Resources

 

Welcome to Resources! Explore research, policy, news, and other resources related to housing, education, and health, as well as share your own content. Use the commenting feature to interact and collaborate with other users.

 
Found 294 resources.
0
0
0
0
Publication Oct 3, 2019
A majority of property managers report that a smoke-free policy is largely well followed and self enforced by residents and staff. However, it is not uncommon for a small minority of residents to struggle or refuse to comply by continuing to smoke or allowing their guests to smoke on the property. These resources and tools can assist management in promoting compliance and enforcing the policy when necessary. If you would like to consult on solutions specific to your situation, reach out to info@smokefreepublichousingproject.org.

Authored by: Clean Air for All
Topics: Health, Healthy homes, Smoke-free
Shared by Jackie Siewert on Oct 3, 2019
0
0
0
0
Research Aug 5, 2019
CLPHA developed a general data sharing template that public housing authorities (PHAs) and their health partners can customize to suit their data sharing and collaboration needs. Please feel free to comment to share any uses/modifications your organization made to implement into a partnership.

Topics: Affordable Care Act, CLPHA, Community development, Cost effectiveness, Data sharing, Dental, Depression, Dual-eligibles, Funding, Health, Healthy homes, Legislation & Policy, Low-income, Medicaid / Medicare, Mental health, Metrics, MTW, Nutrition, Obesity, Partnerships, Place-based, Preventative care, Racial inequalities, Research, SAMHSA, Smoke-free, Stability, Substance abuse, Supportive housing, Sustainability, TA
Shared by Steve Lucas on Aug 5, 2019
0
0
0
0
Publication May 30, 2019
A more regional approach to care is needed – one that involves coordinated, person-centered healthcare with robust connections to social services and community resources. An innovative infrastructure to do just that is underway in four communities across New Jersey: Trenton, Camden, Newark, and Paterson. Efforts begun in 2011 under New Jersey’s Medicaid Accountable Care Organization (ACO) Demonstration Project have evolved into four regional collaboratives that integrate, coordinate, and align all the disconnected programs aimed at making communities healthier.

Authored by: Kathleen Noonan and Jon Tew for Camden Coaliton of Healthcare Providers
Topics: Data sharing, East Coast, Health, Partnerships
Shared by Housing Is on Jun 13, 2019
0
0
0
0
Research Mar 25, 2019
The articles below are part of a special collection commemorating 25 years of the Health Care System Research Network’s (HCSRN's) rigorous research to improve health outcomes and health systems’ performance by leveraging electronic health data. This new collection highlights, among other things, advances in personalized cancer care, the optimal use of AI in health care, and the evolution of common data models, featuring work from Kaiser Permanente, Intermountain Healthcare and others.

Authored by: The Journal for Electronic Health Data and Methods
Topics: Data sharing, Health, Partnerships, Research
Shared by Housing Is on Jun 13, 2019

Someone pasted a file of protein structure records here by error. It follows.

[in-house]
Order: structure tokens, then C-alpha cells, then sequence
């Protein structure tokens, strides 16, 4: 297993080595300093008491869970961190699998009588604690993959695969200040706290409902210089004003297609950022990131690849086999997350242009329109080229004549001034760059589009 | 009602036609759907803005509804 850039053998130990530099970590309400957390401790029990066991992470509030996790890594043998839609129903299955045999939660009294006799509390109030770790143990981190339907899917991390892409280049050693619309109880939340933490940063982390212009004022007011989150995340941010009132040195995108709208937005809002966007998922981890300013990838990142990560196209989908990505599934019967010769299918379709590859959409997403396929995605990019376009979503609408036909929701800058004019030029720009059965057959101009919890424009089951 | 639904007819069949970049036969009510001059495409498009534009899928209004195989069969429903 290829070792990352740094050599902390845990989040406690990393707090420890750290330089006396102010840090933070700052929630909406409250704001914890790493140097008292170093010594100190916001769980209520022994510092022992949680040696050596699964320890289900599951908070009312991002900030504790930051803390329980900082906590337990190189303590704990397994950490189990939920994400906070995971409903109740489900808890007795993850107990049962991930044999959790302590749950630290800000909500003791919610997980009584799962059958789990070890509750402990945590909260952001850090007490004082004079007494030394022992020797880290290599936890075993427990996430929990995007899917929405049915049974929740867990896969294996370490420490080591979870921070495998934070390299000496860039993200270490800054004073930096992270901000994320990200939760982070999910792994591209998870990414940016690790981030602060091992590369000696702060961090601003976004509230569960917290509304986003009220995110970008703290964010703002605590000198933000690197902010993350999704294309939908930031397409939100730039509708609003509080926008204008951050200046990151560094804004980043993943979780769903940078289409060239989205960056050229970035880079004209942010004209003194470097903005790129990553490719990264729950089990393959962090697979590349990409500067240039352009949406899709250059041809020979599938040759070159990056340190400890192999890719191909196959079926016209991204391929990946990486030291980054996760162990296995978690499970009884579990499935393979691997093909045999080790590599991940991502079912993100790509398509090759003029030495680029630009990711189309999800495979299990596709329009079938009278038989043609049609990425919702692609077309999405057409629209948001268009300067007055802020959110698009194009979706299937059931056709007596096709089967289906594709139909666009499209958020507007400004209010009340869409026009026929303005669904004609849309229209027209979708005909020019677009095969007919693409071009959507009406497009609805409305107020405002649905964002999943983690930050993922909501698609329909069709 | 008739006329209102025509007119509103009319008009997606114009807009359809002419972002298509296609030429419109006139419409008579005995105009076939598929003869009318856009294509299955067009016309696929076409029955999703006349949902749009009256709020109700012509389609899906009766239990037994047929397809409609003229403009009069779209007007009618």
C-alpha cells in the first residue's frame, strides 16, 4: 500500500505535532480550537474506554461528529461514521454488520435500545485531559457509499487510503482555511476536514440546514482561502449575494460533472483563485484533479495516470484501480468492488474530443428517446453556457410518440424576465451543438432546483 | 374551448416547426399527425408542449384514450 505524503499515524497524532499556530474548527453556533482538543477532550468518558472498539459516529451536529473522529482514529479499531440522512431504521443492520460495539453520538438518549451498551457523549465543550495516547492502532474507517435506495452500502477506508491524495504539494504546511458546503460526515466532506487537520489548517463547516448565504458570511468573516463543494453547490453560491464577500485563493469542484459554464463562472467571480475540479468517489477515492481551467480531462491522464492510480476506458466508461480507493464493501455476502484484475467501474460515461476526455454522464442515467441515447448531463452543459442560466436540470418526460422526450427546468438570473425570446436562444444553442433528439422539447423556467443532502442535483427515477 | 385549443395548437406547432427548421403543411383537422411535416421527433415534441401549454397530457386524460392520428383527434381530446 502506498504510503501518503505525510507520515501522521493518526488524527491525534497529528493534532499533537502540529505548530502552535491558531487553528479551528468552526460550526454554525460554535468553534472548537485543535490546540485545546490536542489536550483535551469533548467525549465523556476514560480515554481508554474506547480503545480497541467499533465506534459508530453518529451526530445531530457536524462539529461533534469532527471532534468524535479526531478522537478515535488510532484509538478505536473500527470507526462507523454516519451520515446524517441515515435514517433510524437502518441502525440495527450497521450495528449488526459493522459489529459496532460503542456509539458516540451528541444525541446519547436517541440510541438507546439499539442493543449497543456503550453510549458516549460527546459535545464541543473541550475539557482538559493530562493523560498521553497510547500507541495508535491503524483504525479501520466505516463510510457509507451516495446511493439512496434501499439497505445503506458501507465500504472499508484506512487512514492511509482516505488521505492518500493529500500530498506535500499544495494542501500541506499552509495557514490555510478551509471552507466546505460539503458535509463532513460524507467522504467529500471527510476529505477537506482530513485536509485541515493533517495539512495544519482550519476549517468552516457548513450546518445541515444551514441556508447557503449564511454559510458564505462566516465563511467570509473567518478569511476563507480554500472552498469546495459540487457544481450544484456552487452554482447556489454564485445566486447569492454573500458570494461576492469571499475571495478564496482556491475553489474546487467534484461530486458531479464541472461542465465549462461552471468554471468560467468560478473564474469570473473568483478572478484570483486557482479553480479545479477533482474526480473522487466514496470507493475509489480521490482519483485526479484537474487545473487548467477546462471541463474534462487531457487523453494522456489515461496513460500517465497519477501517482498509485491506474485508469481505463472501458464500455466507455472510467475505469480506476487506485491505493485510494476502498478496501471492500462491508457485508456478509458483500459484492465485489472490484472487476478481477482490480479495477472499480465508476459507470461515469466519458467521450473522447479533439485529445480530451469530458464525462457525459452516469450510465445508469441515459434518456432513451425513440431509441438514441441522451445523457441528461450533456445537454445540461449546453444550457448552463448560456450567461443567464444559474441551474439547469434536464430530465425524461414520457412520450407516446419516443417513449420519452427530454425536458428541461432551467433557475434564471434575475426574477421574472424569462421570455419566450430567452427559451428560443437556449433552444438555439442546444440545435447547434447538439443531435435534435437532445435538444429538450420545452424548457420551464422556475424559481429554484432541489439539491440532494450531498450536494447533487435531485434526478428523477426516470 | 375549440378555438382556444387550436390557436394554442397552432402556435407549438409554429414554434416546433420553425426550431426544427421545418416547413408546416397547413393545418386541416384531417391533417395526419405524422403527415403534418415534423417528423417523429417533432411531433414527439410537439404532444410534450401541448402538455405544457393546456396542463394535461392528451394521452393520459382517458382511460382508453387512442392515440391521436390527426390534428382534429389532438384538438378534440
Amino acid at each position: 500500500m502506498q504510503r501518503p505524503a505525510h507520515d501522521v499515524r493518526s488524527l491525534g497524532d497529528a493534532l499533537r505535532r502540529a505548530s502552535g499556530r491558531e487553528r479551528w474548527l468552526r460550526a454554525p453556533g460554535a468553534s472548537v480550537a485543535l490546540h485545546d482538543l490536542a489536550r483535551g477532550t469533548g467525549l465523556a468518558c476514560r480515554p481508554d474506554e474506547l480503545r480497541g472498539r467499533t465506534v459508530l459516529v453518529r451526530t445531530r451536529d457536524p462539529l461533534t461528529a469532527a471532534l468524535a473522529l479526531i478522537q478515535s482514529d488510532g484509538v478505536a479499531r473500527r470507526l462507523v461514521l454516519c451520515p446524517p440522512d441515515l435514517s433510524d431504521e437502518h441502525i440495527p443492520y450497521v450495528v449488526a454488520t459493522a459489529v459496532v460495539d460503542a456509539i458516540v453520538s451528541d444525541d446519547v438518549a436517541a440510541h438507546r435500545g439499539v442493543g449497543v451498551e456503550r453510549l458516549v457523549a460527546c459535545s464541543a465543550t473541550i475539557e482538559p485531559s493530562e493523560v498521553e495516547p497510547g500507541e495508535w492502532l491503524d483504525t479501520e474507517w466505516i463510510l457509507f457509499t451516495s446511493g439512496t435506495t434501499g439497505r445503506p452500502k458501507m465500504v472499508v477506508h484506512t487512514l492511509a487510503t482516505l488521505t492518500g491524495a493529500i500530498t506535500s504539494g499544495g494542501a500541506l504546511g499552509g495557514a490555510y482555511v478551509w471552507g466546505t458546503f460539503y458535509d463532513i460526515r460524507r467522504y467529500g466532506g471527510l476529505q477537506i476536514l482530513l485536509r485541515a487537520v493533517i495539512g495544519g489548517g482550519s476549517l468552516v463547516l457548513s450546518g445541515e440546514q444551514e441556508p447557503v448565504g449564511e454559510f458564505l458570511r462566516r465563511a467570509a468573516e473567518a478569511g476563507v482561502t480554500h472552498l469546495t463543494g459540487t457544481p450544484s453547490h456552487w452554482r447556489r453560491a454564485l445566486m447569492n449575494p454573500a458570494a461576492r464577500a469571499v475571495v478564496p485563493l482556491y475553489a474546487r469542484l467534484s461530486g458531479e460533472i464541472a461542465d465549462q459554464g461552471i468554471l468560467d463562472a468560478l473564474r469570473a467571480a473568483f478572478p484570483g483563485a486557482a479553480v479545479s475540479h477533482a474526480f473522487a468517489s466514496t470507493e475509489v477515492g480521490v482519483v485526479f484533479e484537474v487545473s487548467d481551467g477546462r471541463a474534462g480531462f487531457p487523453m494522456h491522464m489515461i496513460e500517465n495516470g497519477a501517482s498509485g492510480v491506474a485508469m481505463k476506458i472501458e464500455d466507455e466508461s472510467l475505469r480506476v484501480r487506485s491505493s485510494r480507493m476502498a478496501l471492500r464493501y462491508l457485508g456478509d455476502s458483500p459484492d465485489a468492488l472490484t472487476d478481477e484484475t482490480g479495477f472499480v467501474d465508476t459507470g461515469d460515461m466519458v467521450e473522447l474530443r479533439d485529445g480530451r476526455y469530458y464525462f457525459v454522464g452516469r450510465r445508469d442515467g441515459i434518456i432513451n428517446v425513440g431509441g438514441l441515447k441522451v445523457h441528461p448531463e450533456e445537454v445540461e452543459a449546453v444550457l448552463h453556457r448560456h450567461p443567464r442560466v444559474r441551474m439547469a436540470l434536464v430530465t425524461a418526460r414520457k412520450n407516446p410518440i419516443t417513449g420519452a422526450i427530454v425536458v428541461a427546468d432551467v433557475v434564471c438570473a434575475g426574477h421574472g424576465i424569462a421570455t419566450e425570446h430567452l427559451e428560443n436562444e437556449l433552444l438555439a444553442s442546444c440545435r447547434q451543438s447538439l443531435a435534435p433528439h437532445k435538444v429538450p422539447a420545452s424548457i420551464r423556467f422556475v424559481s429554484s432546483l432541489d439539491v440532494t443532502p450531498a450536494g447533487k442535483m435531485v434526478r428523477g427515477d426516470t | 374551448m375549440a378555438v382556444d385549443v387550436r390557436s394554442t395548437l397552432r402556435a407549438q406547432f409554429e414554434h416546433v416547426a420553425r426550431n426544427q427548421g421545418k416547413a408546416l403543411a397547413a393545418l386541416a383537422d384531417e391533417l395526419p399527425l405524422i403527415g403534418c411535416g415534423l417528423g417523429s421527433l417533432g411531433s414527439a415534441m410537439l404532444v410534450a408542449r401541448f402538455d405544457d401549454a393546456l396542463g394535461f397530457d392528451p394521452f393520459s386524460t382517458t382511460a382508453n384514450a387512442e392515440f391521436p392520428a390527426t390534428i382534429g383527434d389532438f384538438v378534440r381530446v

0
0
0
0
Publication Jun 12, 2019
Zoning rules dictate more than just how we can use and build on land. They also shape our communities and our lives. Land use laws determine where we can find housing, schools, and parks—and who has access to them.

Authored by: Maya Brennan, Emily Peiffer, and Kimberly Burrowes for How Housing Matters, The Urban Institute
Topics: Health, Housing, Legislation & Policy, Racial inequalities
Shared by Housing Is on Jun 13, 2019
0
0
0
0
Publication
Opened in summer 2018 on the north side of Columbus, Ohio, Laurel Green Apartments is an affordable permanent supportive housing development for residents with mental health conditions.

Authored by: PD&R Edge Online Magazine
Topics: Homelessness, Housing, Low-income, Mental health, Supportive housing
Shared by Housing Is on Jun 11, 2019
0
0
0
0
Publication Jun 11, 2019
The Trump Administration is publicly weighing plans to gradually lower the official poverty line by applying a smaller cost-of-living adjustment each year. Doing so would be unjustified for several reasons.

Authored by: Arloc Sherman and Paul Van de Water for The Center on Budget and Policy Priorities
Topics: Child welfare, Food insecurity, Legislation & Policy, Low-income, Nutrition, Stability
Shared by Housing Is on Jun 11, 2019
0
0
0
0
Publication Jun 11, 2019
Authored by Civic and the Everyone Graduates Center at the Johns Hopkins University School of Education, and released annually in partnership with the Alliance for Excellent Education and America’s Promise Alliance, the Building a Grad Nation report examines both progress and challenges toward reaching the GradNation campaign goal of a national on-time graduation rate of 90 percent.

Authored by: Civic and the Everyone Graduates Center at Johns Hopkins University School of Education
Topics: Education, Low-income, Research, Youth
Shared by Housing Is on Jun 11, 2019
0
0
0
0
Publication
This paper analyzes why SNAP benefits are inadequate, reviews the body of research showing positive effects from more adequate SNAP benefits, and offers key policy solutions to improve benefit adequacy.

Authored by: Food Research & Action Center (FRAC)
Topics: Food insecurity, Health, Legislation & Policy, Low-income, Nutrition, Research
Shared by Housing Is on Jun 11, 2019
0
0
0
0
Research Jun 5, 2019